Grand Prix of Indianapolis
In a Nutshell: Simon Pagenaud and his team worked fuel and pit strategy better than any other team. After the wreck to start the race (more on that below), the race passed by in an orderly fashion until the first caution at Lap 42, which lead to three more yellows by Lap 55. The differing decisions of when to pit during that stretch led to the final finishing order. Ryan Hunter-Reay managed to conserve enough fuel to take second, who was followed by Helio Castroneves who stopped late and tried to charge forward to no avail. Sebastian Bourdais and Charlie Kimball rounded out the top 5.
On Lap 42, Will Power challenged Scott Dixon for the forth position. The two drivers drove wheel to wheel through a couple of turns with Dixon bouncing off of Power and spinning into the kitty litter. This incident brought out the race’s second caution, which would then lead to 3 more over the next 13 laps. These cautions caused the divergent strategies of when drivers would pit for fuel and who could run wide open or who had to conserve. Pagenuad’s team played it best as drivers in front of him came to pit road to splash and go.
*Highlight Reel: *
-Call this first one the Lowlight Reel. Last season IndyCar adopted standing starts for some of its road/street races. The GP of Indy featured another indictment of this choice when pole-sitter Sebastian Saavedgra failed to get going. With the other 24 drivers eager to rip laps…boom. Carlos Munoz andMikhail Aleshin both plowed into the idle Saavedra and the explosion sent shrapnel flying. Mike Conway, in his attempt to avoid the mess, also bounced off the wall and, in essence, ruined his day.
Ed Carpenter, both an owner and a driver, stated his dislike of standing starts by saying that he felt like only two of them had worked out since they became part of the series. While his comment seems somewhat apt, it also raises the question of why teams haven’t invested more emphasis on ensuring they get it right. s
– Pagenaud’s win means that IndyCar has now had 4 different winners to start the season. It also shows that there is a modicum of parity in the series as that’s now two wins by teams that aren’t Penske, Ganassi, or Andretti. One final note it also placed him third in the overall points.
– Rookie driver Jack Hawksworth led for 31 laps and looked like he would pace the field. The mid-race cautions shuffled him back and he managed only to get back to 7th. Still It’s a strong result for the driver who was on his way to becoming a trainer before team owner Brian Herta gave him a call for a tryout.
– *Graham Rahal*’s season, which seemed promising after offseason changes to the Rahal-Letterman Racing team, continues to spiral off the track. He was running well and looked poised to finally get a decent finish this season when Juan Pablo Montoya punted him on a restart. Rahal seems like he’s enduring another season to forget.
– Not be outdone, *James Hinchcliffe*’s miserable season continues as well. The affable driver was running a solid race, and then, game over. Parts of another car, who’s was never mentioned, flew up the track and apparently nailed Hinchliffe on the helmet. The TV coverage showed him being transported on a gurney as he held his head. Later reports indicated that he had a concussion and that he’ll have to be re-evaluated and cleared to race. First, positive thoughts should be sent his way. Second, it’s another reminder of how dangerous motorsports are.
– From a racing standpoint, it looks like Hinchcliffe’s season is about to be a wash. With only one top 10 in the first three races, Hinchtown is looking like he’ll become the test car for Andretti. This week’s race may have cemented that notion.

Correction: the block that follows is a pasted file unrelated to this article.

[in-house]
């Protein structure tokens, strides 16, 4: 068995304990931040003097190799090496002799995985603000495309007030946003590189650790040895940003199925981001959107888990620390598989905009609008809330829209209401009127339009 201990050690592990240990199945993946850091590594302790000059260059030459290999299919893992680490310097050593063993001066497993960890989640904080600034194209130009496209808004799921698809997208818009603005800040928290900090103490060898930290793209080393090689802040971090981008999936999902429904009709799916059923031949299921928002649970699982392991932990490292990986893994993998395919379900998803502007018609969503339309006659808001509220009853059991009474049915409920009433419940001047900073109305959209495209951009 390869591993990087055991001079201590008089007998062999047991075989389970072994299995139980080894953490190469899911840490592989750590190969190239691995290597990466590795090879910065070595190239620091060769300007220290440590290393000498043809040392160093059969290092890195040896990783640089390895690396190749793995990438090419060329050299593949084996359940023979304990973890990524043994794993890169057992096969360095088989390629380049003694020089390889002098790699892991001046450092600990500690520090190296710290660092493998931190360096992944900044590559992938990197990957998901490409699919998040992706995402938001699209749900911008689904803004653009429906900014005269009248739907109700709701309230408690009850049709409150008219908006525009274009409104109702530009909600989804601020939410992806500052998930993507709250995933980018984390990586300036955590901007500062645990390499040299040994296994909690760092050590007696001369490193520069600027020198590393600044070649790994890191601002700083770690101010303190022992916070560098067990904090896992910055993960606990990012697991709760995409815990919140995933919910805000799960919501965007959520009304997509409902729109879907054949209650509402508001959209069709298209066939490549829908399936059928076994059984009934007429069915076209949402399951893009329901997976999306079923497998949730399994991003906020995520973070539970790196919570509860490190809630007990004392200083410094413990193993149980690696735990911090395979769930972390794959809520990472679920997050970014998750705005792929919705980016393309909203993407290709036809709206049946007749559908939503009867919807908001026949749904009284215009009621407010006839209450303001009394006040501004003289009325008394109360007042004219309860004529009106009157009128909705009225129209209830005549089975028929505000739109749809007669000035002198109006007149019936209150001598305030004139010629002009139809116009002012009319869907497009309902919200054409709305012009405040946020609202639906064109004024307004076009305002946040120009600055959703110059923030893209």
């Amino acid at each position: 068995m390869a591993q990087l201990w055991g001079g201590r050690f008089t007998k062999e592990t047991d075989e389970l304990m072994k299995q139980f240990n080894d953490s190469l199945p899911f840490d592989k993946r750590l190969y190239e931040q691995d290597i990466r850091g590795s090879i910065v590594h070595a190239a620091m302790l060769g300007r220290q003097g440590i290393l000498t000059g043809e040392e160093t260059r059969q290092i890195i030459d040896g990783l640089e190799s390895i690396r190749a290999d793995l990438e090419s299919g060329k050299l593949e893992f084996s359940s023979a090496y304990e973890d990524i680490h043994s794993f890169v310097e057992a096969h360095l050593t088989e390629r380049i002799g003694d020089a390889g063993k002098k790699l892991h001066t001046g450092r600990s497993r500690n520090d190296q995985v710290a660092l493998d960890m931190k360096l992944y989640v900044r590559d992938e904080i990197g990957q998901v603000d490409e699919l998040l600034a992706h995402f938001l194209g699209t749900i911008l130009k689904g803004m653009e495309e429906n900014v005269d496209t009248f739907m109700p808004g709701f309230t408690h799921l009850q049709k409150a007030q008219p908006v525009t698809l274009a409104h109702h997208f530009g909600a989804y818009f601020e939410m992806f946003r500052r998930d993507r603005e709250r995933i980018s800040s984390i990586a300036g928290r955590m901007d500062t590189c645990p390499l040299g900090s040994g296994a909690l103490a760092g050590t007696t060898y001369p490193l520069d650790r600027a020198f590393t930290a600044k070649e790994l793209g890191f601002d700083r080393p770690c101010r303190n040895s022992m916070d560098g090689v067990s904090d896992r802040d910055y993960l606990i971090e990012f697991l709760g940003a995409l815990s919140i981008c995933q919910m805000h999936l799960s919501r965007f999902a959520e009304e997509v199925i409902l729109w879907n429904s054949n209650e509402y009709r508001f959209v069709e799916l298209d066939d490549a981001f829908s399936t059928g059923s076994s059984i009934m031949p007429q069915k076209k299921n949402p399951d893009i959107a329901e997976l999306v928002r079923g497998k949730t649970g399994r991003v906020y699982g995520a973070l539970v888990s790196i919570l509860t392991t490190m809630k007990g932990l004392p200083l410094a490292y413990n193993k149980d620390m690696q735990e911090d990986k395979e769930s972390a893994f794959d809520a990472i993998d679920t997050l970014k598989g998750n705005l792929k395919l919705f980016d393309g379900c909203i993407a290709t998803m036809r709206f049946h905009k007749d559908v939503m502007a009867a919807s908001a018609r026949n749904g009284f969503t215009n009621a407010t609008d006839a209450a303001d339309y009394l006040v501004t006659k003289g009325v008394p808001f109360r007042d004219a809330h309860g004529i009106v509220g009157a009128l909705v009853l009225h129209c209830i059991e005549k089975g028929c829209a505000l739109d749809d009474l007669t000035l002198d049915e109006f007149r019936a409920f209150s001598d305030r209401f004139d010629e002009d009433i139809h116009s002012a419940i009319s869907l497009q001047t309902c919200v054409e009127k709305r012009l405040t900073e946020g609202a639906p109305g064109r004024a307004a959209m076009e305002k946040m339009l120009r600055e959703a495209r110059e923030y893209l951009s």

– How about a bit of a golf clap for Takuma Sato. He’s another driver having a bit of a rough season. Starting in 19th position, he was able to work his way up to a 9th place finish, giving him his second top 10 of the year.
– As if the standing start wasn’t problematic enough, the restarts also were an area of concern. Rahal may have blamed Montoya for ruining his day but he also stated that IndyCar’s desire to make their restarts more like NASCAR’s are the real culprit. This problem showed up at the opening race and looks like it isn’t going away. The question that arises is whether or not IndyCar will make any in-season changes.
– The race on the road course looks like it was a success as the stands that were open for the event looked filled. As long as transitioning the track back to its oval format goes smoothly, it looks good for the race to remain on the schedule.
– The ride that Kurt Busch will be driving was damaged during the GP when Martin Plowman popped off the curbing and landed on Franck Montagny’s car – the one for Busch. Just something to add to the intrigue of Busch doing the double.
Notable Driver: Ryan Briscoe. His teammates, Tony Kanaan and defending champion Scott Dixon, may be the ones from Ganassi who get most of the attention, but Briscoe earned a sixth place finish at Indy. He’s had a quiet year so far but outrunning his two cohorts is sure to give him a boost as the teams now shift their focus to the 500. After running a partial schedule last year, Briscoe needs finishes like this one to show that the team made the right move in bringing him in full time.
From Simon Pagenaud: This trophy is my biggest trophy now. I’m very proud to be the second Frenchman to win in Indianapolis in history and the first to win the Indy Grand Prix.
It’s incredible to be near the pagoda. I can’t even think what it could be with the Indy 500.
Something called the Indianapolis 500. Maybe you’ve heard of it. Practice begins on May 11th, with qualifying the following weekend on the 18th. The race itself will be on Sunday, May 25, with coverage beginning on ABC at 11 est. Tony Kanaan is the defending race winner.